19. That does read right – i mean that median house price had outstripoed median income regarding ability to pay. Of course the appraisal was delicious, the end game was in place and it was nothing to do with ” home ownership”

  20. David,
    Thanks for the reply and best of luck to you. Did they tell you why they postponed until April and what state are you in? Also I don’t think you can count Sundays in the 20 days, so take that n account. So they would have until March 27

  21. So david and all, now you see wh the appraisals came in streched out to about twice the median income, economics do not lie.

  22. Alina great post and info… But
    In some cases as in mine, i appealed pursuant to rule 60b
    This gives judge a ” grande reservoir” to do justice, and re doctrine of res juducata It depends,

    Not a lawyer please do your own research and consult with a suitable attorney.

  23. Melissa, they postpone it until 21 april 2015, but as ng said the letters are post marked the 5 the of march 2015, and 20 days would be the 20th in a few days. we will see.

    jg, i agree , but it comes to a standing that prior to the closing , the pretender has sign a agreement with wh lender, to send your mortgage note to the wh lender, that’s what am saying. so no matter how you look at it, your mortgage and note was being sold to highest bidders before you sign your mortgage and note.

    when the note is sign by all party’s , it is sent by fax to who ever, and they send it to wh lender , and wh lender puts a security interest in it and perfects it as collateral. now you never knew who what were, and how much they were being payed to take your note, and give you the money 5 days later, after perfecting a interest in your home/property. without you having any knowledge of the fact that, someone you never herd, as being part of the contract, of is having a security interest in your home/property. so by the pretender lender giving them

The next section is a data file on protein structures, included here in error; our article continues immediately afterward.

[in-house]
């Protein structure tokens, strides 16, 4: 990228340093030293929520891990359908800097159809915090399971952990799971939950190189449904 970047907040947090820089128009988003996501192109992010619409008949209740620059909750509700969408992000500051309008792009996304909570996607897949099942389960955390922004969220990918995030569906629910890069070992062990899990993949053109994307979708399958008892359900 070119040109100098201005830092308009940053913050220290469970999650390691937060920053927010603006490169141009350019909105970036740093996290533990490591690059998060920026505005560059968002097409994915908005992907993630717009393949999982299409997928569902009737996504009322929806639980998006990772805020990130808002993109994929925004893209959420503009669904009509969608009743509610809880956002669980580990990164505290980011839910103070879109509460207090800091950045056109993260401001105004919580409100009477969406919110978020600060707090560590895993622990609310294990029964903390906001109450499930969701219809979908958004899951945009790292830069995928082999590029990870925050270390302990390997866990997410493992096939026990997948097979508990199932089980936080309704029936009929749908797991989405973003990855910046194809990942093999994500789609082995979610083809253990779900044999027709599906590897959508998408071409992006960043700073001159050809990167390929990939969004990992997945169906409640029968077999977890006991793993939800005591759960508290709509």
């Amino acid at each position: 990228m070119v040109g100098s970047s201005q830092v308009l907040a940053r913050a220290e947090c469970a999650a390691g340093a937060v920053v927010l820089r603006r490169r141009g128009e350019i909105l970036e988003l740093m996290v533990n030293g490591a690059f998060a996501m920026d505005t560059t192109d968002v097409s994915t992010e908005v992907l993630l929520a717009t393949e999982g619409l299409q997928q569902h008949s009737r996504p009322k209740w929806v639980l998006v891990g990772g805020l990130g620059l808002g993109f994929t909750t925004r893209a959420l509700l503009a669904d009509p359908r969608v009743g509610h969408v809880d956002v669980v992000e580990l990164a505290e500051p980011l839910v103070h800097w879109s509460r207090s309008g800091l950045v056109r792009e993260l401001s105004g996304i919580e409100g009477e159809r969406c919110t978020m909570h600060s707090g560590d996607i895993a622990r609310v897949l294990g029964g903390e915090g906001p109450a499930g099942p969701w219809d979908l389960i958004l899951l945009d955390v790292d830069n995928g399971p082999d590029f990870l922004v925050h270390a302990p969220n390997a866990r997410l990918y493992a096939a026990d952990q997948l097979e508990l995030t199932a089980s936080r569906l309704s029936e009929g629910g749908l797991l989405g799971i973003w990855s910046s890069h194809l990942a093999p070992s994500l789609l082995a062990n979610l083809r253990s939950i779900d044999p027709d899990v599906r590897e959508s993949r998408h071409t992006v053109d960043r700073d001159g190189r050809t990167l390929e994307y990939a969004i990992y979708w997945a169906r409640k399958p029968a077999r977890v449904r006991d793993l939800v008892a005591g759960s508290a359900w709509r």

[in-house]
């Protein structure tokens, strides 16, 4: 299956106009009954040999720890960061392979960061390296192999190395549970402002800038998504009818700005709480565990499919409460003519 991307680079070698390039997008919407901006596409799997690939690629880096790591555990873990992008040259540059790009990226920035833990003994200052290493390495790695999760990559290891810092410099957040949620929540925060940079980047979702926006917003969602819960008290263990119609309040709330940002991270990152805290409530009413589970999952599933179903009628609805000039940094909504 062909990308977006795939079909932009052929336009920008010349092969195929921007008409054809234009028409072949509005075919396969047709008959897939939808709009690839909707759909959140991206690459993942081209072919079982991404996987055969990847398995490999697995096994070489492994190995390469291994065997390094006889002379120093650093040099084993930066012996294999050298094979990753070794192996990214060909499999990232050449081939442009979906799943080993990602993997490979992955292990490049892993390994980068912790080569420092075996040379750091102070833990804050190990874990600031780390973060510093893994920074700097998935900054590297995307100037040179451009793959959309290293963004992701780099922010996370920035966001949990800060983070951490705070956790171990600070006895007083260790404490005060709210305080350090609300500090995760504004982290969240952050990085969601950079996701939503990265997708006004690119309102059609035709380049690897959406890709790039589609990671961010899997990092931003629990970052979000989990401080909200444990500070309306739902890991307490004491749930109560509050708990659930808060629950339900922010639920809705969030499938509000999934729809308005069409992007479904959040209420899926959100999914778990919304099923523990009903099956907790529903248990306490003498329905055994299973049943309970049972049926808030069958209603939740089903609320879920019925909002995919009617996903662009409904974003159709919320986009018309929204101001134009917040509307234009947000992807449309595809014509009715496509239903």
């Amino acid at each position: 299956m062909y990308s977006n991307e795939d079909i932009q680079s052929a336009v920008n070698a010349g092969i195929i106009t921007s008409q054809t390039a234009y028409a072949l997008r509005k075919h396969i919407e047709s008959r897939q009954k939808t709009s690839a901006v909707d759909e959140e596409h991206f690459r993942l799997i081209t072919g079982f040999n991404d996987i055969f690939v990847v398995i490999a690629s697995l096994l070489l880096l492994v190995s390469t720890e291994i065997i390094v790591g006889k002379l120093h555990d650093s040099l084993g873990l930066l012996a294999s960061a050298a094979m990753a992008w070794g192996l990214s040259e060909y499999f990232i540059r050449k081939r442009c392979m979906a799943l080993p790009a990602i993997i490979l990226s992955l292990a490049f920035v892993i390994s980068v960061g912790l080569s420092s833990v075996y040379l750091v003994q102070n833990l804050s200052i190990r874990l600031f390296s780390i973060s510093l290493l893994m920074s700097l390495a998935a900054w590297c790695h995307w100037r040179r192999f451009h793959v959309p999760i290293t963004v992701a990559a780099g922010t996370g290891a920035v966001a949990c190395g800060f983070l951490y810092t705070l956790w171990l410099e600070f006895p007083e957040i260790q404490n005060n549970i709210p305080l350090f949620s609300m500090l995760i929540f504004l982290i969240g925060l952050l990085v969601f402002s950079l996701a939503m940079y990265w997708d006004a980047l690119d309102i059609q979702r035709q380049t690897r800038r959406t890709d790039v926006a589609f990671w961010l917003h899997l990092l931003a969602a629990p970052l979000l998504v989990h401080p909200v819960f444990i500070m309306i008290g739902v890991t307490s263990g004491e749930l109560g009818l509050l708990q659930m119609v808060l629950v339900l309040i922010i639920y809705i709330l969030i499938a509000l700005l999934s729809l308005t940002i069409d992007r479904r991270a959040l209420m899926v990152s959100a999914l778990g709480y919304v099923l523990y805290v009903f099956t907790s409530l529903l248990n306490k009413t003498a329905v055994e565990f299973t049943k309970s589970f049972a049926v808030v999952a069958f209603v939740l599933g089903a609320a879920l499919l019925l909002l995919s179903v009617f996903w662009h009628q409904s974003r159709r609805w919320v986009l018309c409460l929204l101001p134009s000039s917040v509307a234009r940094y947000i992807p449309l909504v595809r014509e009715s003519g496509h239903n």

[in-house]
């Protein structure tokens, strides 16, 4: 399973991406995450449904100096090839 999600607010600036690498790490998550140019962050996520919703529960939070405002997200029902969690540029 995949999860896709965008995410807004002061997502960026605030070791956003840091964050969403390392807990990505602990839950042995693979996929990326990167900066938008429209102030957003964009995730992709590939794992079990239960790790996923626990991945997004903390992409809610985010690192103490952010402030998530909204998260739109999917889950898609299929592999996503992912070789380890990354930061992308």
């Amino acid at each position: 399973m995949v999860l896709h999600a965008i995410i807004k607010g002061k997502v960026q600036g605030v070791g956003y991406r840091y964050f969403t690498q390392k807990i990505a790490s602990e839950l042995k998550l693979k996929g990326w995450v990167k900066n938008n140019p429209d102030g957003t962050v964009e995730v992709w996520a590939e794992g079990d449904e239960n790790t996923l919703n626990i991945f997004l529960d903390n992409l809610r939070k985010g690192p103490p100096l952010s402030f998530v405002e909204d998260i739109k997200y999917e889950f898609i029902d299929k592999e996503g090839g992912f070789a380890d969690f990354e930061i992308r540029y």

a commitment letter for your mortgage is what am saying. before you even sign mortgage and note. how i know this is i have a copy of my mortgage note assigned without recourse to this wh lender, by the pretender lender, sign and dated as of the closing date. same day.

    so were are all disclosure on that matter.???

  24. One of the reasons for the banksters to posit the sale and assignment to the trust is a current event is to defeat their own st of limitations, I can’t swear to this, but isn’t it generally that there’s a s of l for breach of contract claims on these contracts of around 6 years? If the trust owned the loan as of its closing date, then for a bunch of these loans, time’s up. The s of limitations begins to run on the date of the first missed payment. Regardless of what some court said, the continued default doesn’t renew the s of l. imo.

  25. david, fwiw, I’m with you on most of it, just not this:

    w/h lender had a security interest “PRIOR TO SIGNING A MORTGAGE AND MORTGAGE NOTE.”
    That’s just not a fact in evidence and or is not the case. The w/h lender’s security interest imo wouldn’t have attached before because that’s I think impossible, but it would at the creation of the note. Logically, there has to be something to have a security interest in and there isn’t anything until the note is executed. The funds provider and the w/h lender had a contract which prob said that in exchange for the funds, the w/h “would have” a sec interest in the note, but it didn’t exist til it did, til it was signed. That’s not to say that one’s info wasn’t used to get the lender funding before a loan was made to that borrower based on the borrower’s creds. Maybe that happened, but as to a sec interest, the note still had to exist for a sec interest to attach.

    Btw, I think if one rescinded but the lender didn’t perform, one only has one year to sqwauk about it. Not sure. can’t remember if we covered this.

  26. Judge Scalia decision on Notice of Rescission, was that a case? I would like to find and study it.

  27. David,
    Didn’t you just send out your Recession and have a sheriff sale canceled. Did the bank respond.

  28. so someone please explain this to me, and others. how could a borrower , have known of all the fraud until a foreclosure action is brought up?????? so if a borrower closed in 2005.2006,2007,2008,,etc etc, and now only have found out all the fraud in the mortgage/note.

    how could that borrower have known or should have known of all the facts. to go ahead and do a rescission????? as i would believe it statue would start at the moment the borrower relies that he has been defrauded against, by the banks ??